ummm...etiquette???


  1. howdy all my school warriors...i'm back and complaining again (sorry)

    today was my first experience in a hospital...and - although i realize that my "preceptor" was not the most effective teacher (e.g. not effective at all) i was a little surprised by how umm....unfriendly / unhelpful (probably terrible grammar there) the nurses were on the floors!!! there were some exceptions - but -generally people were flat - out rude... even to the patients when they hit their call lights

    my questions are as follows:

    what is appropriate etiquette? if i couldn't find a chart - i was expected to just go searching and take it off of a desk or workspace - is that normal???

    how do you get your "sea legs" in a hospital?

    is it normal for people to just throw you in and watch you flounder?

    i have to say...i was astonished

    i guess my expectations were that us being new nurses and them being nurses, they would want to help us learn

    guess that's what i get for having expectations
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  2. 5 Comments

  3. by   Rena RN 2003
    rudeness is never accepted in any facility where i've ever been.

    what i have seen is nurses so rushed that they don't have time to stop and make small talk. as far as finding charts go, we are on our own. we are taught to put charts back where we find them and to never wander off with them in case a nurse or dr. needs it. i have yet to see a floor nurse with time to go chart hunting with me. :chuckle

    don't know about "sea legs" either as i'm still finding mine. :chuckle but i don't flounder either. if i'm having questions about whether or not i'm doing what i'm supposed to be doing, i ask my instructor.

    i'm sure the nurses would love to help us learn. unfortunately, in most places, with patient loads the way they are the nurse just doesn't have time to teach us when he/she has so much of his/her own work to complete. they leave the teaching to the teachers/instructors. but most nurses i've come in contact with have had time to answer quick questions even if it was just with a "yes" or "no."

    i'm sorry you're feeling so shaky about your experience. just hang in there, i honestly believe it gets better.
  4. by   beaRNwhenIgroUP
    Originally posted by Rena RN 2003


    i'm sorry you're feeling so shaky about your experience. just hang in there, i honestly believe it gets better.
    thanks for the encouragement...i hope it does get better
    maybe it was a good thing...i found out what it's like to run around like a chicken w/ your head cut off, annoyed w/ paperwork and lack of instruction...

    i just prefer having a plan (however flexible) so i know at least a little about what can be expected during the accomplishment of a specific goal - even tho i know that things come up...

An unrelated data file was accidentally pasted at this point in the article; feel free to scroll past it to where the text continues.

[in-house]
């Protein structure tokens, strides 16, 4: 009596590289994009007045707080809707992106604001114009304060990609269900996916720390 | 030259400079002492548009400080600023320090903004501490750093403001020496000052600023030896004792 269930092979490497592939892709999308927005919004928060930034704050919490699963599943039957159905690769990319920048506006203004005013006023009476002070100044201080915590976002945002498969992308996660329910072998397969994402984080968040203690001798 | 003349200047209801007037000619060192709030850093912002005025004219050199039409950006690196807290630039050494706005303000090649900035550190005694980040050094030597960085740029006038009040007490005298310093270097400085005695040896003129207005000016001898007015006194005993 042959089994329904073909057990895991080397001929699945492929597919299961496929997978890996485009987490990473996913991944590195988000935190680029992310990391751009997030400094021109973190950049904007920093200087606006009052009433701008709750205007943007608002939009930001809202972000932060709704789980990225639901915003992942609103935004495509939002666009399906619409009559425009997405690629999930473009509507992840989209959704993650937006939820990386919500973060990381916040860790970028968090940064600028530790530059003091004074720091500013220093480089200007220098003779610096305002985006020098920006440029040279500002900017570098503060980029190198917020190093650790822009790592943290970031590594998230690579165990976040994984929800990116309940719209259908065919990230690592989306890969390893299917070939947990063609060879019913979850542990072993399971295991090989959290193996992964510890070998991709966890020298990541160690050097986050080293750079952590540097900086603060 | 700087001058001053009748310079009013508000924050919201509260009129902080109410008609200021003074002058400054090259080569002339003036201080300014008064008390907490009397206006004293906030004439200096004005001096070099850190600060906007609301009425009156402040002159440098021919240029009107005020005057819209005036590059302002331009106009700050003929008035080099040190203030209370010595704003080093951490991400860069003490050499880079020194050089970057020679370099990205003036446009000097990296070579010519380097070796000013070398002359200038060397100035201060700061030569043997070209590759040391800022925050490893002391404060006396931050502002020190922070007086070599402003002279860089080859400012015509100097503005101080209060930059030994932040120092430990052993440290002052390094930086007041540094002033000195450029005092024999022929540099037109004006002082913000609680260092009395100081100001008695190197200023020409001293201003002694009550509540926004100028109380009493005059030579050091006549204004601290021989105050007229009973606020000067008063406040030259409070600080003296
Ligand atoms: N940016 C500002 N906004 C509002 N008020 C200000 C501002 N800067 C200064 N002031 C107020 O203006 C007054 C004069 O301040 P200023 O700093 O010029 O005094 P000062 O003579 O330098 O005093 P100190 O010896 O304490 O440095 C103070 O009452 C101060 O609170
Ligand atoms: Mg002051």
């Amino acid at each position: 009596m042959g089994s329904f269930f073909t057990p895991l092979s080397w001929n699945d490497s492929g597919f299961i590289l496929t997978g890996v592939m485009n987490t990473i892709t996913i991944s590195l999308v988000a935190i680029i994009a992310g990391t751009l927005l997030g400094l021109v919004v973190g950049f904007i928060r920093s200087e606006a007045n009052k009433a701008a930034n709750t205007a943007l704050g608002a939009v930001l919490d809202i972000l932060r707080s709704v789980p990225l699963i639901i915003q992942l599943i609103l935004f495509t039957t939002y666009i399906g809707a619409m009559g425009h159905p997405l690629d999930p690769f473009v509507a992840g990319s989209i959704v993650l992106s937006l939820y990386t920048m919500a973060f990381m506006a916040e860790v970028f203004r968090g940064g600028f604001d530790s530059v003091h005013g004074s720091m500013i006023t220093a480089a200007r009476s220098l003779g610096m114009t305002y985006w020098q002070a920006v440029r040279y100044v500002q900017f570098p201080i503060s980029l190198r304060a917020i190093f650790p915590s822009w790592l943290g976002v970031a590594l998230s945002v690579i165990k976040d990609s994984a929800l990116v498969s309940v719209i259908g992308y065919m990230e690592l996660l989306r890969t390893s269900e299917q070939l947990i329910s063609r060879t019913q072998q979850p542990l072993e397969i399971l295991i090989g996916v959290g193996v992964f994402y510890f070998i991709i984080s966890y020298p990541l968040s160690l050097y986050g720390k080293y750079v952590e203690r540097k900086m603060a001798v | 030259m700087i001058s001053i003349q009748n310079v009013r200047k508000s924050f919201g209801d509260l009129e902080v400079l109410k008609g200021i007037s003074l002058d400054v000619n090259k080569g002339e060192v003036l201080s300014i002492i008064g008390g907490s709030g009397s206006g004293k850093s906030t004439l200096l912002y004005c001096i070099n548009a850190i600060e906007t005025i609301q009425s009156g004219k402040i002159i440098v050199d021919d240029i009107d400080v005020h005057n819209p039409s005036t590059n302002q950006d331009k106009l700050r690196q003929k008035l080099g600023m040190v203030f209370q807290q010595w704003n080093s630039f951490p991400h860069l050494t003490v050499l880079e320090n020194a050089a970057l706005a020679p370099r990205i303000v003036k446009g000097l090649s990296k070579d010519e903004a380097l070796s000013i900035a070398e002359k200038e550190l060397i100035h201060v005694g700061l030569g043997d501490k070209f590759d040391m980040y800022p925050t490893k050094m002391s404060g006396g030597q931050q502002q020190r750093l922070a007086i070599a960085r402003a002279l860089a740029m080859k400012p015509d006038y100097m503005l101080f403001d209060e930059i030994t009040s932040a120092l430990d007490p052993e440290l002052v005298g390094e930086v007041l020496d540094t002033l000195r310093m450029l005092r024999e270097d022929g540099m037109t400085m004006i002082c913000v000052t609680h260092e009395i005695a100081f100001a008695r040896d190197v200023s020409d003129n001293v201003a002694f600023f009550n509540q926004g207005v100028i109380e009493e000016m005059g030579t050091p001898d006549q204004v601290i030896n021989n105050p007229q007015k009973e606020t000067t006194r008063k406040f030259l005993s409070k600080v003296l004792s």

anyhow, i won't be back in a HOSPITAL until senior year unless i volunteer for stuff like i did for today. so hopefully when i am actually there for rotations i'll be a bit more confident
  5. by   frankie
    Do not lower your expectations. Be kind, and good, and a patient advocate. Ask politely with a smile for a chart. Exchange pleasantries with the nurses. Some places never accept "new" anything/anyone. Some places always have open arms for patients, students, and, yes, even MDs. Keep your chin up. One day, you will set the tone for another student.
  6. by   Mkue
    Originally posted by frankie
    Do not lower your expectations. Be kind, and good, and a patient advocate. Ask politely with a smile for a chart. Exchange pleasantries with the nurses. Some places never accept "new" anything/anyone. Some places always have open arms for patients, students, and, yes, even MDs. Keep your chin up. One day, you will set the tone for another student.
    Very well put frankie
  7. by   rebelwaclause
    Sorry for your experience BeaRN. Rudeness is NEVER acceptable or cool, especially when its tossed at you. But on a cold-blooded, "The Real World - Nursing Unit" note......

    Welcome to nursing. Some nurses eat their young. Some nurses are rude and intolerant. The turn over for floor nursing is high and at an all time critical high in nursing shortages. The backlash effect is those who are "hanging" in there are tired, overworked and burned-out.

    Not your fault at all. Keep a positive attitude and you'll do fine. Check on a call light for another nurse and you'll be the winner. Sometimes your best experience is when you "flounder" and find the answer. You'll NEVER forget it! . Yeah - You gotta find that darn chart. Check with the doc's, they're good for hording a chart where you can't find it. Ancillary staff (PT, Case Managers, Dietary, etc). are second in line for holding charts captive.

    "It's all about the patient" is a motto that will help you when it doesn't make sense. If this motto doesn't work, then you've got to evaluate why you're in the nursing field.

    Hang in there...We need you!

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